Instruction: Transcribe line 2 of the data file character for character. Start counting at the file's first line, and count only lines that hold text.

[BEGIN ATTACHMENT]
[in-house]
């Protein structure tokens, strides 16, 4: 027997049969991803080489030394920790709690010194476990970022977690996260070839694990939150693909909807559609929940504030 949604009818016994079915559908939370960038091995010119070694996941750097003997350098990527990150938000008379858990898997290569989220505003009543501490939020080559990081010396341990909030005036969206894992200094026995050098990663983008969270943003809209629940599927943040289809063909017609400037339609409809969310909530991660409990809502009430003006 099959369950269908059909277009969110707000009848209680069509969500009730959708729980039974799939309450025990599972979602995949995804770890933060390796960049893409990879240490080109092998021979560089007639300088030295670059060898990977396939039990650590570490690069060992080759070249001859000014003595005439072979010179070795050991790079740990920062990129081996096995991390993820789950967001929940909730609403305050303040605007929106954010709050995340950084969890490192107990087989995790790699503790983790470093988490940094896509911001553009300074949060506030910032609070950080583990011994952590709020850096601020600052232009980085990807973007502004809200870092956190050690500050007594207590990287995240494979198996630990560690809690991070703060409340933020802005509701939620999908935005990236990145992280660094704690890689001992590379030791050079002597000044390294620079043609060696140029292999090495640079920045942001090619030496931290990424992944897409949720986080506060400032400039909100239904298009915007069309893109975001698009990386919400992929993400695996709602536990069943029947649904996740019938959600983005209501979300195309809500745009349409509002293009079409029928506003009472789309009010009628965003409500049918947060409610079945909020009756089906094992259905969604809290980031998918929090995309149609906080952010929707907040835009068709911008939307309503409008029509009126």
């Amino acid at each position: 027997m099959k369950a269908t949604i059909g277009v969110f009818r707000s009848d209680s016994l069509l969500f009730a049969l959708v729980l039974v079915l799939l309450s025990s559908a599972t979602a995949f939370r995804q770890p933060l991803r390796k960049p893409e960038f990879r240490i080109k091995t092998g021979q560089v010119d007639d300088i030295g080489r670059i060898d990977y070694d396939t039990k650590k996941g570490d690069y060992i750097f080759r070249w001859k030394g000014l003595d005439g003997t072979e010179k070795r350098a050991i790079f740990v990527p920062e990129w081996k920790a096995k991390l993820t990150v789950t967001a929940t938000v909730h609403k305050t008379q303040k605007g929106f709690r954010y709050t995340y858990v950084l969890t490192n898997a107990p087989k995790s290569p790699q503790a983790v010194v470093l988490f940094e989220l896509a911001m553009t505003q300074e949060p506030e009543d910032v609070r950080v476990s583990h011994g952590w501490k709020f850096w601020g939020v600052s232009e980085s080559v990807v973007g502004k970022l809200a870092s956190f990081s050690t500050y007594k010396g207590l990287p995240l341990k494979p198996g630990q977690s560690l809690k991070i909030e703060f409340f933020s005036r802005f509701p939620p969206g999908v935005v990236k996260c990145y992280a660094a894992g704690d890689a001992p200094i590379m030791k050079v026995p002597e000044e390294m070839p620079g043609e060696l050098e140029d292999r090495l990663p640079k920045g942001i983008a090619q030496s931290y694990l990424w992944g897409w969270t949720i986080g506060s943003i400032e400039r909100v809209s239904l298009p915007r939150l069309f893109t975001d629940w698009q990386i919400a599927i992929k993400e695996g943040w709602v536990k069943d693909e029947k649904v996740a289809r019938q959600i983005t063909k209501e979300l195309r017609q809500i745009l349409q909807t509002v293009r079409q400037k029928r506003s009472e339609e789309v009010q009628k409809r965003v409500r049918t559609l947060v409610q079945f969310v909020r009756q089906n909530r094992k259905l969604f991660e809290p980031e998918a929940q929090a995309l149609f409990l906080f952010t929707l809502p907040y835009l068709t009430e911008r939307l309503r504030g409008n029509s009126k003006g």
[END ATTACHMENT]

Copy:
């Protein structure tokens, strides 16, 4: 027997049969991803080489030394920790709690010194476990970022977690996260070839694990939150693909909807559609929940504030 949604009818016994079915559908939370960038091995010119070694996941750097003997350098990527990150938000008379858990898997290569989220505003009543501490939020080559990081010396341990909030005036969206894992200094026995050098990663983008969270943003809209629940599927943040289809063909017609400037339609409809969310909530991660409990809502009430003006 099959369950269908059909277009969110707000009848209680069509969500009730959708729980039974799939309450025990599972979602995949995804770890933060390796960049893409990879240490080109092998021979560089007639300088030295670059060898990977396939039990650590570490690069060992080759070249001859000014003595005439072979010179070795050991790079740990920062990129081996096995991390993820789950967001929940909730609403305050303040605007929106954010709050995340950084969890490192107990087989995790790699503790983790470093988490940094896509911001553009300074949060506030910032609070950080583990011994952590709020850096601020600052232009980085990807973007502004809200870092956190050690500050007594207590990287995240494979198996630990560690809690991070703060409340933020802005509701939620999908935005990236990145992280660094704690890689001992590379030791050079002597000044390294620079043609060696140029292999090495640079920045942001090619030496931290990424992944897409949720986080506060400032400039909100239904298009915007069309893109975001698009990386919400992929993400695996709602536990069943029947649904996740019938959600983005209501979300195309809500745009349409509002293009079409029928506003009472789309009010009628965003409500049918947060409610079945909020009756089906094992259905969604809290980031998918929090995309149609906080952010929707907040835009068709911008939307309503409008029509009126």